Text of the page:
Noam Chomsky and the Struggle against Neoliberalism

By McChesney, Robert W. | Monthly Review, April 1999 | Go to article overview

Noam Chomsky and the Struggle against Neoliberalism


McChesney, Robert W., Monthly Review


Neoliberalism is the defining political economic paradigm of our time - it refers to the policies and processes whereby a relative handful of private interests are permitted to control as much as possible of social life in order to maximize their personal profit. Associated initially with Reagan and Thatcher, neoliberalism has for the past two decades been the dominant global political economic trend adopted by political parties of the center, much of the traditional left, and the right. These parties and the policies they enact represent the immediate interests of extremely wealthy investors and less than one thousand large corporations.

Aside from some academics and members of the business community, the term neoliberalism is largely unknown and unused by the public at large, especially in the United States. There, to the contrary, neoliberal initiatives are characterized as free market policies that encourage private enterprise and consumer choice, reward personal responsibility and entrepreneurial initiative, and undermine the dead hand of the incompetent, bureaucratic, and parasitic government, which can never do good (even when well intentioned, which it rarely is). A generation of corporate-financed public relations efforts has given these terms and ideas a near-sacred aura. As a result, these phrases and the claims they imply rarely require empirical defense, and are invoked to rationalize anything from lowering taxes on the wealthy and scrapping environmental regulations to dismantling public education and social welfare programs. Indeed, any activity that might interfere with corporate domination of society is automatically suspect because it would impede the workings of the free market, which is advanced as the only rational, fair, and democratic allocator of goods and services. At their most eloquent, proponents of neoliberalism sound as if they are doing poor people, the environment, and everybody else a tremendous service as they enact policies on behalf of the wealthy few.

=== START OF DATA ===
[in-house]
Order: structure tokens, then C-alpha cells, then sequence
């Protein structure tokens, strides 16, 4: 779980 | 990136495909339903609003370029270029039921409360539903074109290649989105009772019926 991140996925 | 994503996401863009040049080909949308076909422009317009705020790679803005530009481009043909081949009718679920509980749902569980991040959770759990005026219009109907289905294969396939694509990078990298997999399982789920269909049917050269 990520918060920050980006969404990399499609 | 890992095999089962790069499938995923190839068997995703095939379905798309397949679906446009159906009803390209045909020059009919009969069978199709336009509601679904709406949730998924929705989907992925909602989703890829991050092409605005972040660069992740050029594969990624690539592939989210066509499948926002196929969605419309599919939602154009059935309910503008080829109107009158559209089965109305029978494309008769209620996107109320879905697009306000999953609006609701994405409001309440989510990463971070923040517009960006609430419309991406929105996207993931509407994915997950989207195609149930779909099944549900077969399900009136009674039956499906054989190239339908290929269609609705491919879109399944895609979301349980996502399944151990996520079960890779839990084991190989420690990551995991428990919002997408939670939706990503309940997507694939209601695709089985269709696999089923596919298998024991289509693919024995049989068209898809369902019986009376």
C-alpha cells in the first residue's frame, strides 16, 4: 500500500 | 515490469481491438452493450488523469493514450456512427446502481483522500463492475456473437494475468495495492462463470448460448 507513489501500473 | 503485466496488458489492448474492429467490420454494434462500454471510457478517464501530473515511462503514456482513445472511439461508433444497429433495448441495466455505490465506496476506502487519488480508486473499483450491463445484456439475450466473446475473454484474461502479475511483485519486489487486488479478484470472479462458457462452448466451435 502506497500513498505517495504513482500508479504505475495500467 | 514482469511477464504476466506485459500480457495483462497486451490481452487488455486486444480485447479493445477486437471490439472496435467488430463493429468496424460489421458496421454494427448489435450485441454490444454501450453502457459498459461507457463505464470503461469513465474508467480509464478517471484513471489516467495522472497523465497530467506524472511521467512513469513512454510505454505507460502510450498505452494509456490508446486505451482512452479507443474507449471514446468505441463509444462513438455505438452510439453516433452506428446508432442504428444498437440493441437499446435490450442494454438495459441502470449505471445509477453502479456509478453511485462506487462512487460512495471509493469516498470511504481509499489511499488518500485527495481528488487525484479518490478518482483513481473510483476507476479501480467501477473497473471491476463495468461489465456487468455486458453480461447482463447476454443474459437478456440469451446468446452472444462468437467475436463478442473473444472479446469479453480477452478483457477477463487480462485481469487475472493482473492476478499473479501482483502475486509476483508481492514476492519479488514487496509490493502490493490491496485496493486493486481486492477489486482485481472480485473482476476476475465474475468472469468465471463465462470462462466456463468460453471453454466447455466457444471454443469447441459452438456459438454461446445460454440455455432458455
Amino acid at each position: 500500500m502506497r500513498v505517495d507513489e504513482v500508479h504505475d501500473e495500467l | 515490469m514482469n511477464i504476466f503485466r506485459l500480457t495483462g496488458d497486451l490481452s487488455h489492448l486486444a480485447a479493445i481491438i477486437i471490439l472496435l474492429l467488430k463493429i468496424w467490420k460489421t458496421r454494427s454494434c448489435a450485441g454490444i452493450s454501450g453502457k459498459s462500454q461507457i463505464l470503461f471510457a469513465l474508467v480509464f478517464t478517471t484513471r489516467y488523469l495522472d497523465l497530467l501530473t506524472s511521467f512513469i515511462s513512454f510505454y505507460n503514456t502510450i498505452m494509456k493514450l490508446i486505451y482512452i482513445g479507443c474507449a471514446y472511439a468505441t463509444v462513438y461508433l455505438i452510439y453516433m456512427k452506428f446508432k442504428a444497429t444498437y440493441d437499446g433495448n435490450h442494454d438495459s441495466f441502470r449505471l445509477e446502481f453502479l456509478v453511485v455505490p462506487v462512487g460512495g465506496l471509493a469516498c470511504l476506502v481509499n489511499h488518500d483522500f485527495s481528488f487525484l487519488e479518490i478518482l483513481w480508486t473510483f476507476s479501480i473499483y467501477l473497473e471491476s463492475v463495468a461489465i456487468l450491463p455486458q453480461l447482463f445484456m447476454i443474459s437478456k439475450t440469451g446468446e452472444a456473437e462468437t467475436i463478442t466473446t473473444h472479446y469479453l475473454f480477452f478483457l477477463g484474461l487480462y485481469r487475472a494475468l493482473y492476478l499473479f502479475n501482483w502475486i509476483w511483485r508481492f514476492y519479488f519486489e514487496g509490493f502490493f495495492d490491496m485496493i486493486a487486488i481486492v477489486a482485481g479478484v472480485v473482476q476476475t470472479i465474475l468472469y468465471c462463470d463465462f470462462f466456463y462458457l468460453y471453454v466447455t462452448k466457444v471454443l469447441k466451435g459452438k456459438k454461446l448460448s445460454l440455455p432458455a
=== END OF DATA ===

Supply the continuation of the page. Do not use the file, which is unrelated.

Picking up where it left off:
The economic consequences of these policies have been the same just about everywhere, and exactly what one would expect: a massive increase in social and economic inequality, a marked increase in severe deprivation for the poorest nations and peoples of the world, a disastrous global environment, an unstable global economy, and an unprecedented bonanza for the wealthy. Confronted with these facts, defenders of the neoliberal order claim that the spoils of the good life will invariably spread to the broad mass of the population - as long as the neoliberal policies that exacerbated these problems are not interfered with by anyone!

In the end, proponents of neoliberalism cannot and do not offer an empirical defense for the world they are making. To the contrary, they offer - no, demand - a religious faith in the infallibility of the unregulated market, drawing upon nineteenth century theories that have little connection to the actual world. The ultimate trump card for the defenders of neoliberalism, however, is that there is no alternative. Communist societies, social democracies, and even modest social welfare states like the United States have all failed, the neoliberals proclaim, and their citizens have accepted neoliberalism as the only feasible course. It may well be imperfect, but it is the only economic system possible.

Earlier in the twentieth century some critics called fascism "capitalism with the gloves off," meaning that fascism was pure capitalism without democratic rights and organizations. In fact, we know that fascism is vastly more complex than that. Neoliberalism, on the other hand, is indeed "capitalism with the gloves off." It represents an era in which business forces are stronger and more aggressive, and face less organized opposition than ever before. In this political climate they attempt to codify their political power and enact their vision on every possible front. As a result, business is increasingly difficult to challenge, and civil society (nonmarket, noncommercial, and democratic forces) barely exists at all.

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